By Hilary Russ
NEW YORK (Reuters) - Atlantic City, New Jersey's cash-strapped gambling hub, may no longer have a state-appointed emergency manager, but some big costs for outside professionals working to resolve its fiscal crisis will continue.
The state extended its contract with Ernst & Young LLP [ERNY.UL] for another year, through the end of 2016, according to documents obtained by Reuters through a public records request.
In 2015, the firm billed state taxpayers $2 million for restructuring services.
Atlantic City could see its cash flow turn negative by April and is one of the most dangerous cities in New Jersey despite a drop in crime last year.
Including work by EY, emergency manager Kevin Lavin, the law firm Skadden, Arps, Slate, Meagher & Flom and other professionals, taxpayers are now on the hook for at least $3.34 million.
The continuation of EY's work for up to another year sheds light on the still-unfolding saga of state intervention in the seaside resort town.
"The state has gone in and very aggressively worked with municipalities in the past," said Rutgers University senior policy fellow Marc Pfeiffer. "The difference here, however, is that the Division of Local Government Services has the smallest number of staff in known memory."
When Governor Chris Christie appointed Lavin in January 2015, the state was trying something new, said Pfeiffer, who served for 26 years in that division. But Lavin did not have the authority to direct changes in city government, Pfeiffer said.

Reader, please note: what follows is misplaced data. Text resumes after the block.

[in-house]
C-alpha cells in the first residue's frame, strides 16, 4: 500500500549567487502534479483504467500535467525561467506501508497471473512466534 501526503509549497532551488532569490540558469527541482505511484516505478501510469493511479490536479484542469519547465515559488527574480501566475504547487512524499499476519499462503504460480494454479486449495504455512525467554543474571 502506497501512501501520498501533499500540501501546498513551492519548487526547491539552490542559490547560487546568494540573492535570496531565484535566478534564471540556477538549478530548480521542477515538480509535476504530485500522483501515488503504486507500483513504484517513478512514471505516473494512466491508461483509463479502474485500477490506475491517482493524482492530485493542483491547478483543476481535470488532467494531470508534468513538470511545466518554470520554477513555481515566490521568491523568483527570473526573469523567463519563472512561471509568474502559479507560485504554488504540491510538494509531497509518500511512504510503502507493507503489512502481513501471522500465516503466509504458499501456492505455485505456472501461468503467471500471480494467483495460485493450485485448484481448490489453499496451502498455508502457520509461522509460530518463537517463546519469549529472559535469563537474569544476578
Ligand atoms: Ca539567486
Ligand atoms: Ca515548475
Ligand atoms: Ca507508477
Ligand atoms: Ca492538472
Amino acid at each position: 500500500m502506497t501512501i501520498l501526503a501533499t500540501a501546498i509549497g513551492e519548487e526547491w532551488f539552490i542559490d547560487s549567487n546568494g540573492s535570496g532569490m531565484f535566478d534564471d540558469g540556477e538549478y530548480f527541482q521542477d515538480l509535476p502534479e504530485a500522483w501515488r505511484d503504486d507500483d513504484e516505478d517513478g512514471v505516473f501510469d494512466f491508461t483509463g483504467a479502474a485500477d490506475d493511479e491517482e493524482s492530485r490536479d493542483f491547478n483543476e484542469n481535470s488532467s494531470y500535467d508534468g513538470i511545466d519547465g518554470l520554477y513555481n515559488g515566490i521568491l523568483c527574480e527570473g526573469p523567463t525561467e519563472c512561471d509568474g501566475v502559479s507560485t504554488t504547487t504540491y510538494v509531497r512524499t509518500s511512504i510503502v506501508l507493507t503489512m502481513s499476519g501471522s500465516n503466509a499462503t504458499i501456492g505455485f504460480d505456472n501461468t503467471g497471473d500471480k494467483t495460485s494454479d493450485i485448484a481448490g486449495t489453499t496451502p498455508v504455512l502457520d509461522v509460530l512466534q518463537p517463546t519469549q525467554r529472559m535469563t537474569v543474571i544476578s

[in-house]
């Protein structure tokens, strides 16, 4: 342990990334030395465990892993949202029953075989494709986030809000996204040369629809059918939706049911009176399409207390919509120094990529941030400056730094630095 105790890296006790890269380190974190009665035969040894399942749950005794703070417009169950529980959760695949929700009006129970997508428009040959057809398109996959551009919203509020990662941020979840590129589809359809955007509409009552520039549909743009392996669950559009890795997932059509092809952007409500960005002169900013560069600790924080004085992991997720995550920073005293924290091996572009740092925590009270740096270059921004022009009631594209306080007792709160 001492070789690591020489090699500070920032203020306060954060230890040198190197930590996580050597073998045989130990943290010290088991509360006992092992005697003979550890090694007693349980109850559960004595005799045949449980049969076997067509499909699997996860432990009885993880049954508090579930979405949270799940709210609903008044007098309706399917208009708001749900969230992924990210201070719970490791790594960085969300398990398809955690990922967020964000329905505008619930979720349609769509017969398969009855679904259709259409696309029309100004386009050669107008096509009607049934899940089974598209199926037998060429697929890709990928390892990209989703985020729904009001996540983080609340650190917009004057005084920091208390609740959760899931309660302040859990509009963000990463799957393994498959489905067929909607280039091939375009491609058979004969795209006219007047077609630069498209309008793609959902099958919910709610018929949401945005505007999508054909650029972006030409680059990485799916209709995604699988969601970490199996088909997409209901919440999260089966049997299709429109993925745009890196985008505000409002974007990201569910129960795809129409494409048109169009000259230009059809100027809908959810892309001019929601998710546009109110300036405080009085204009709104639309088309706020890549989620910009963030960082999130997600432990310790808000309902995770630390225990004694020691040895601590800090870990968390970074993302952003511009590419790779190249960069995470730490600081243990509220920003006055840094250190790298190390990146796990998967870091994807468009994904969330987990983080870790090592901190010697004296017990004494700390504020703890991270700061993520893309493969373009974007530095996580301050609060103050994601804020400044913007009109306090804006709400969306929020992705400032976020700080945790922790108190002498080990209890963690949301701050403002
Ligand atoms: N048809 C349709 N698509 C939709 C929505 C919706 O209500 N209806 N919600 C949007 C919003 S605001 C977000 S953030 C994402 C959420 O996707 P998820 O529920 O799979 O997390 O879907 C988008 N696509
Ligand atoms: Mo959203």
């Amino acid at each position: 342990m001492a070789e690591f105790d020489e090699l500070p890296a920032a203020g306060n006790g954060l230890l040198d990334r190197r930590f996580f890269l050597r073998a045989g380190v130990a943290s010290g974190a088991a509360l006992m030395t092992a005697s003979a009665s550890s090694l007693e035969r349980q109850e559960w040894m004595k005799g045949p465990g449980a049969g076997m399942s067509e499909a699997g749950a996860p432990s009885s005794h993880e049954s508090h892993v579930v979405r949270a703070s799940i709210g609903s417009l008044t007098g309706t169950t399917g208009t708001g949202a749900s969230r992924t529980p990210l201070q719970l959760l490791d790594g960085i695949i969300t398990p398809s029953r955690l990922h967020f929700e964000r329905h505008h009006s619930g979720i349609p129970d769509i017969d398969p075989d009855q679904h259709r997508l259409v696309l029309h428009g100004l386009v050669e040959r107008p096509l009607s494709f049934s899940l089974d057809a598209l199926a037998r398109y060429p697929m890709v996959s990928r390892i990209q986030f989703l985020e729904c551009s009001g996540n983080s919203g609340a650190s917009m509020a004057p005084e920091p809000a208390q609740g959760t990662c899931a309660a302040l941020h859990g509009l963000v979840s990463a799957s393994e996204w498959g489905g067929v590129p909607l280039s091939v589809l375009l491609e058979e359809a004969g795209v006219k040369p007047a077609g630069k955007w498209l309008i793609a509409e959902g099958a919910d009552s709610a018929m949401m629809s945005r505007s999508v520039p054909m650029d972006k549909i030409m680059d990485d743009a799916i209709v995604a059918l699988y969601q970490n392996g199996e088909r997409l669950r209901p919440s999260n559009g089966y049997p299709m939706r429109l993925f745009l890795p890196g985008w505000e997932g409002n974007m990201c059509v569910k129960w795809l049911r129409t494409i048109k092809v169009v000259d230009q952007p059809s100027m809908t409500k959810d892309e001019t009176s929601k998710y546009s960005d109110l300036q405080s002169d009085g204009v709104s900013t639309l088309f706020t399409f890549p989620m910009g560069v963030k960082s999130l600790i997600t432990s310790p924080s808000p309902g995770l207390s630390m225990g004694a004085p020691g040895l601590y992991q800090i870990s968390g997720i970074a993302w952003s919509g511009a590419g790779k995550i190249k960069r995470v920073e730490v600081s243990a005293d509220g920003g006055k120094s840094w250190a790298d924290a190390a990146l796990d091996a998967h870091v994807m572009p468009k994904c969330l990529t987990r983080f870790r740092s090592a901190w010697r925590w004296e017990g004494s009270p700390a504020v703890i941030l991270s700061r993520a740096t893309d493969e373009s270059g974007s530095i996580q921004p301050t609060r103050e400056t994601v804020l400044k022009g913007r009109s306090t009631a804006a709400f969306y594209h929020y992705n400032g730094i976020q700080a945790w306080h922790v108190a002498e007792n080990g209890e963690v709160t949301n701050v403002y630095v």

Christie, with state and local officials, proposed additional state oversight of Atlantic City's operations on Jan. 26. While its budget already must be approved by the state, the new proposal would give New Jersey the power to sell assets, dissolve departments and terminate contracts, including with public labor unions.
Robert Lougy, New Jersey first assistant attorney general, has been one of the state's contacts for EY regarding its contract. His spokesman said the contract with EY was extended "to enable them to complete the work" but declined further comment.
The state denied Reuters' request to provide Lougy's emails, texts and letters, which could help explain decisions about the firm.
This year, EY will charge a blended rate of $470 per hour, compared with the previous rate of $455, according to the amended contract signed by state officials on Jan. 15.
An EY spokesman said the firm does not have "additional insights to share at this time" because it cannot discuss client work.
(Reporting by Hilary Russ; Editing by Daniel Bases and Leslie Adler)